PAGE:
The final report of the Review of Funding for Schooling, chaired by David Gonski, was recently submitted to the Federal Government and subsequently released for public comment and consideration. The review of funding arrangements was initiated with the specific purpose of developing a system that would be viewed as transparent, fair, financially sustainable and ultimately effective in promoting excellent educational outcomes for all Australian students. As part of this process the review team took into consideration issues of equity and disadvantage, evaluating the implications of the current model on disadvantaged students, including those with a disability.


It is frequently noted that education has the potential to transform people’s lives. Gonski makes this point early in the report, suggesting that:


High-quality schooling fosters the development of creative, informed and resilient citizens who are able to participate fully in a dynamic and globalised world. It also leads to many benefits for individuals and society, including higher levels of employment and earnings, and better health, longevity, tolerance and social cohesion (p. xiii).


Ensuring that all Australian students, including those with disability, gain access to high-quality schooling is an important target for both Federal and State Governments.


The report provides substantial evidence of the significant gap in and across Australian schools between the highest and lowest performing students. This performance gap is far greater in Australia than in many other OECD (Organisation for Economic Co-operation and Development) countries, particularly those with highly successful schooling systems, such as Finland, Canada, Korea, Hong Kong and Shanghai. Significantly, many of Australia’s lowest performing students are not even meeting minimum standards of achievement. The strong correlation between low levels of achievement and educational disadvantage is frequently well-documented and was clearly identified within the report findings.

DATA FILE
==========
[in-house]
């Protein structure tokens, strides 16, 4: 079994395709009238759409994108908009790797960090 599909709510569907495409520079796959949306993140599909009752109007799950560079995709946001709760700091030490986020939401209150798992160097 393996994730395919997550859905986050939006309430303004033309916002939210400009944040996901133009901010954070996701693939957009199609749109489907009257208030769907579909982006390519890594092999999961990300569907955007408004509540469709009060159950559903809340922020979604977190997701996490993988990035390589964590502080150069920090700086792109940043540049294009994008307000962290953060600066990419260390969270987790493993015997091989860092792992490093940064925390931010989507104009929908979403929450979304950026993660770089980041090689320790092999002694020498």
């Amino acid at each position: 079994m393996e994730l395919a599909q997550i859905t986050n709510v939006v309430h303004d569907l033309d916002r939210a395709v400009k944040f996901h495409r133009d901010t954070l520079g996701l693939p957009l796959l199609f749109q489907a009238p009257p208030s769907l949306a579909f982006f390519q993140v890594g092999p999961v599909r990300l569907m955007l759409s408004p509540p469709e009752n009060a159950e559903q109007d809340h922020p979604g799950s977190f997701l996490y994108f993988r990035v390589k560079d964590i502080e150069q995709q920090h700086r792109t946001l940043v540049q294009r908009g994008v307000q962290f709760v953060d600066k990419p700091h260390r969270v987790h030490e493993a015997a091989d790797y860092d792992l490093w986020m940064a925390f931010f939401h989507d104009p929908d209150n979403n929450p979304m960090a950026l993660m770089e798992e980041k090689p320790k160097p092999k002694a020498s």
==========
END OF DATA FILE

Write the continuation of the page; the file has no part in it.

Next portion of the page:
Educational Disadvantage

Evidence from both research and practice suggest that there are five key factors of disadvantage currently impacting on educational outcomes in Australia. At the student level, these factors include: socioeconomic status, Indigeneity, English language proficiency, and disability. Students with learning disabilities, such as dyslexia and dysgraphia, fall within the disability category. At a school level, remoteness is viewed as an additional factor impacting on the educational outcomes achieved.


As a consequence of these findings, the panel identified the issue of equity as an important consideration if Australian educational standards are to be raised. The panel suggested that, in order to achieve greater equity, schools must have access to the resources necessary to cater for both the individual and collective needs of disadvantaged students. In addition, the provision of appropriate training to school personnel on the use and effectiveness of these resources was viewed as critical.


Factors Affecting the Impact of Disadvantage